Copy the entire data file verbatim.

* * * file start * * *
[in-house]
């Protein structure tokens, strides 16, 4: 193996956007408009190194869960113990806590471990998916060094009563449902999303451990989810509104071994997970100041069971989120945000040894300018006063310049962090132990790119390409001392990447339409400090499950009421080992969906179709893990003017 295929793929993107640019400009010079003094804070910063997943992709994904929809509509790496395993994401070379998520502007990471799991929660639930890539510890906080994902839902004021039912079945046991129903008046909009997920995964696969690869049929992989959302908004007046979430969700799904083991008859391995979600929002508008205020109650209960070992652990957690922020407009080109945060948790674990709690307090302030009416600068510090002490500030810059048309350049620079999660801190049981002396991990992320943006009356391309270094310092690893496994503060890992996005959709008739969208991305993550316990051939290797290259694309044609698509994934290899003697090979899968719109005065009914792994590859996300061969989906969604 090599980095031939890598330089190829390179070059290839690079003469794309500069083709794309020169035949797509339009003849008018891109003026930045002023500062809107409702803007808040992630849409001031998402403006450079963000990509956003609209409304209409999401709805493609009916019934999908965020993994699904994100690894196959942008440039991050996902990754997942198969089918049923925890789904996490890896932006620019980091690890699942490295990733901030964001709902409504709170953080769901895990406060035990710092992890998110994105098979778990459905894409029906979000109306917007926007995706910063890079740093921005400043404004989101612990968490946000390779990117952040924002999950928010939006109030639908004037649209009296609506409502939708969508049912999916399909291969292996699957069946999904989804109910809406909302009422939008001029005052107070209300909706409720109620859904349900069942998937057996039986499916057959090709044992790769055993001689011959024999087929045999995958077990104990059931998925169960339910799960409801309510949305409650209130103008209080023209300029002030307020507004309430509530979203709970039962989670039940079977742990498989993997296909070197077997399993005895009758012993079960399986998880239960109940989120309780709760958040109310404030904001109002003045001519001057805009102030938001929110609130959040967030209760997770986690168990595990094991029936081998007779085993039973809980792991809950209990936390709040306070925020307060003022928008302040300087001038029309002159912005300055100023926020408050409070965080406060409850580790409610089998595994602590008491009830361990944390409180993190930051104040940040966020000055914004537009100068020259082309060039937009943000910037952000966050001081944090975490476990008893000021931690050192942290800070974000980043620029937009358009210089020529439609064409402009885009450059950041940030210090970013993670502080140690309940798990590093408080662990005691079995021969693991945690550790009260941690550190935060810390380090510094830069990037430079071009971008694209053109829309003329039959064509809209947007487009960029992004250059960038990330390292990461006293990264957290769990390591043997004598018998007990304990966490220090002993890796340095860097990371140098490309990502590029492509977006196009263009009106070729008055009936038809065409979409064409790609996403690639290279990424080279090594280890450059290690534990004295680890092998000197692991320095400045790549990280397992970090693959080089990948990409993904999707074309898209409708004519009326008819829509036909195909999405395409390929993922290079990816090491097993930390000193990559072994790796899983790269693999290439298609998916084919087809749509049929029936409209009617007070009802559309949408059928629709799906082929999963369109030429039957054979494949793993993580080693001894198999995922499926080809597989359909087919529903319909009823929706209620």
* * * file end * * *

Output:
[in-house]
């Protein structure tokens, strides 16, 4: 193996956007408009190194869960113990806590471990998916060094009563449902999303451990989810509104071994997970100041069971989120945000040894300018006063310049962090132990790119390409001392990447339409400090499950009421080992969906179709893990003017 295929793929993107640019400009010079003094804070910063997943992709994904929809509509790496395993994401070379998520502007990471799991929660639930890539510890906080994902839902004021039912079945046991129903008046909009997920995964696969690869049929992989959302908004007046979430969700799904083991008859391995979600929002508008205020109650209960070992652990957690922020407009080109945060948790674990709690307090302030009416600068510090002490500030810059048309350049620079999660801190049981002396991990992320943006009356391309270094310092690893496994503060890992996005959709008739969208991305993550316990051939290797290259694309044609698509994934290899003697090979899968719109005065009914792994590859996300061969989906969604 090599980095031939890598330089190829390179070059290839690079003469794309500069083709794309020169035949797509339009003849008018891109003026930045002023500062809107409702803007808040992630849409001031998402403006450079963000990509956003609209409304209409999401709805493609009916019934999908965020993994699904994100690894196959942008440039991050996902990754997942198969089918049923925890789904996490890896932006620019980091690890699942490295990733901030964001709902409504709170953080769901895990406060035990710092992890998110994105098979778990459905894409029906979000109306917007926007995706910063890079740093921005400043404004989101612990968490946000390779990117952040924002999950928010939006109030639908004037649209009296609506409502939708969508049912999916399909291969292996699957069946999904989804109910809406909302009422939008001029005052107070209300909706409720109620859904349900069942998937057996039986499916057959090709044992790769055993001689011959024999087929045999995958077990104990059931998925169960339910799960409801309510949305409650209130103008209080023209300029002030307020507004309430509530979203709970039962989670039940079977742990498989993997296909070197077997399993005895009758012993079960399986998880239960109940989120309780709760958040109310404030904001109002003045001519001057805009102030938001929110609130959040967030209760997770986690168990595990094991029936081998007779085993039973809980792991809950209990936390709040306070925020307060003022928008302040300087001038029309002159912005300055100023926020408050409070965080406060409850580790409610089998595994602590008491009830361990944390409180993190930051104040940040966020000055914004537009100068020259082309060039937009943000910037952000966050001081944090975490476990008893000021931690050192942290800070974000980043620029937009358009210089020529439609064409402009885009450059950041940030210090970013993670502080140690309940798990590093408080662990005691079995021969693991945690550790009260941690550190935060810390380090510094830069990037430079071009971008694209053109829309003329039959064509809209947007487009960029992004250059960038990330390292990461006293990264957290769990390591043997004598018998007990304990966490220090002993890796340095860097990371140098490309990502590029492509977006196009263009009106070729008055009936038809065409979409064409790609996403690639290279990424080279090594280890450059290690534990004295680890092998000197692991320095400045790549990280397992970090693959080089990948990409993904999707074309898209409708004519009326008819829509036909195909999405395409390929993922290079990816090491097993930390000193990559072994790796899983790269693999290439298609998916084919087809749509049929029936409209009617007070009802559309949408059928629709799906082929999963369109030429039957054979494949793993993580080693001894198999995922499926080809597989359909087919529903319909009823929706209620």